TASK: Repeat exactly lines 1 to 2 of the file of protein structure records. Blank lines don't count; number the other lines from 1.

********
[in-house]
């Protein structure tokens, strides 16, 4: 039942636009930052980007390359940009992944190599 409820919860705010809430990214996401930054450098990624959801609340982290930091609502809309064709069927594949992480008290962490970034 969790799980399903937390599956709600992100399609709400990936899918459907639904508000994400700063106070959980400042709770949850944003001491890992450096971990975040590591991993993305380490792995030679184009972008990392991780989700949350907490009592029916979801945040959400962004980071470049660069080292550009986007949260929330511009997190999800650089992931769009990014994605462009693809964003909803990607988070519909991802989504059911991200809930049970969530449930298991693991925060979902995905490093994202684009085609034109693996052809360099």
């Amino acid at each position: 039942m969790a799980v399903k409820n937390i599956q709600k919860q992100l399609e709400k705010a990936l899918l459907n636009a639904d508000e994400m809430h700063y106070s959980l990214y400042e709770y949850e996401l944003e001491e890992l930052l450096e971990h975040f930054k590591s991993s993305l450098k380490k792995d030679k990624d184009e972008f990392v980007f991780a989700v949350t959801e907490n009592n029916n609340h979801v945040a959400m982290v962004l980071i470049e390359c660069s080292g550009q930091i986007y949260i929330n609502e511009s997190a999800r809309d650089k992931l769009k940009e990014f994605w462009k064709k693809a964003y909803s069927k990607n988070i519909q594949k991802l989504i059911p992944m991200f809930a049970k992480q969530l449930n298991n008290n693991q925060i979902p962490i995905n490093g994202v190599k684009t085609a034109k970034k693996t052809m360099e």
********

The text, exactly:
[in-house]
């Protein structure tokens, strides 16, 4: 039942636009930052980007390359940009992944190599 409820919860705010809430990214996401930054450098990624959801609340982290930091609502809309064709069927594949992480008290962490970034 969790799980399903937390599956709600992100399609709400990936899918459907639904508000994400700063106070959980400042709770949850944003001491890992450096971990975040590591991993993305380490792995030679184009972008990392991780989700949350907490009592029916979801945040959400962004980071470049660069080292550009986007949260929330511009997190999800650089992931769009990014994605462009693809964003909803990607988070519909991802989504059911991200809930049970969530449930298991693991925060979902995905490093994202684009085609034109693996052809360099």